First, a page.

Love has been in the air lately. And on TV, the radio, and billboards. Valentine's Day came and went, but love has remained on my mind. When Christians talk about love, we tend to gravitate toward 1 Corinthians 13. It is, after all, THE love chapter. But as I sat in church one morning, I started wondering what would happen if we quit trying to make the chapter fit our notions of romantic love and started applying it to our relationships inside the church. What if we actually loved one another the way that Jesus says we should? What if we allowed 1 Corinthians 13 to define the way we treat one another in the church? I bet things would be a lot different.
Paul's chapter on love comes right in the middle of a discussion on the proper use of spiritual gifts in the church. Obviously, the people in Corinth were having a little bit of trouble maintaining order in worship services. Apparently some people thought their gifts were more important than other people's gifts, and in their attempts to "serve" the Lord through using their gifts, they ran over one another and destroyed the witness of the church.
Scary stuff. It sounds like a lot of churches that I've been in. But Paul says that it doesn't matter what kinds of gifts and talents we have. If we don't have love, we're nothing but a "noisy gong or a clanging symbol." It doesn't matter how much schooling we have or how deep our faith runs, if we don't have love, we are worthless.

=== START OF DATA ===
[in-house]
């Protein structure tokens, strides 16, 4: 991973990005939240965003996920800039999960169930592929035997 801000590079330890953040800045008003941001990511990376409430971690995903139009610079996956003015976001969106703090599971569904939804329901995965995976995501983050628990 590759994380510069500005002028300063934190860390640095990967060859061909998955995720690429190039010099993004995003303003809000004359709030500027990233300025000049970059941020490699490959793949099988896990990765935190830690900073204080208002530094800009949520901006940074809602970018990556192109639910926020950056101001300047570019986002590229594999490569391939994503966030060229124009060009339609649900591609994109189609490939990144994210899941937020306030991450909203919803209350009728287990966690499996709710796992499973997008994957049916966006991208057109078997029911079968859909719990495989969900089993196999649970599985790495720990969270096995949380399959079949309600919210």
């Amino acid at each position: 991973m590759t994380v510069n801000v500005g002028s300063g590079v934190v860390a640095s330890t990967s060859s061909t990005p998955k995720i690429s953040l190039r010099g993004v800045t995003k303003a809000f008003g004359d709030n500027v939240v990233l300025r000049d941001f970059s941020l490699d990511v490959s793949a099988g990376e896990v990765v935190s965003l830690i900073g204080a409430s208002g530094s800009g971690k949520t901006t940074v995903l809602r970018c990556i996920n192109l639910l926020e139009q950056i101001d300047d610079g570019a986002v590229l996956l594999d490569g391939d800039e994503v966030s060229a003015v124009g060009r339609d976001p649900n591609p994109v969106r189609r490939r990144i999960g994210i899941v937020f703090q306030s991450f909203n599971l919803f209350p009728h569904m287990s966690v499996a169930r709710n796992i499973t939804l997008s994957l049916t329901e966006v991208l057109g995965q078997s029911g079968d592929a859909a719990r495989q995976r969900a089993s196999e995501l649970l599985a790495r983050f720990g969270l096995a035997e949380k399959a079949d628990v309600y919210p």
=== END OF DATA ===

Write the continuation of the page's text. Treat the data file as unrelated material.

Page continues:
As all of these things have sat on my heart over the past few days, I've realized how miserably I've failed to love. All too often, I'm not patient or kind, and I can be quite arrogant. I like to get my own way, and I'm easily annoyed. Sometimes I have a sense of entitlement because I think that the gifts God has blessed me with are superior to the gifts of others. I struggle with resentment and bitterness, and I'm far from a portrait of love in action. In fact, I'd probably fit right in with the Corinthians who were pushing and shoving their way into the limelight.
Gifts come and go. They wax and wane, fading into the distance. They aren't eternal. But love is. It never ends, and the ability to love is the greatest of all gifts. It is the summation of all biblical commandments. Loving God and loving neighbor is really what the love chapter is all about. If the church is ever really to be the church, we have to start laying ourselves aside and loving one another with our whole hearts. That is what we, including myself, were created to do.
All of these thoughts have led me to a confession, worded most beautifully in the Book of Common Prayer:
Most merciful God, I confess that I have sinned against you in thought, word, and deed, By what I have done, And by what I have left undone. I have not loved you with my whole heart. I have not loved my neighbor as myself. I am truly sorry, and I humbly repent. For the sake of your Son Jesus Christ, Have mercy on me, and forgive me; That I may delight in your will, And walk in your ways, To the glory of your Name. Amen.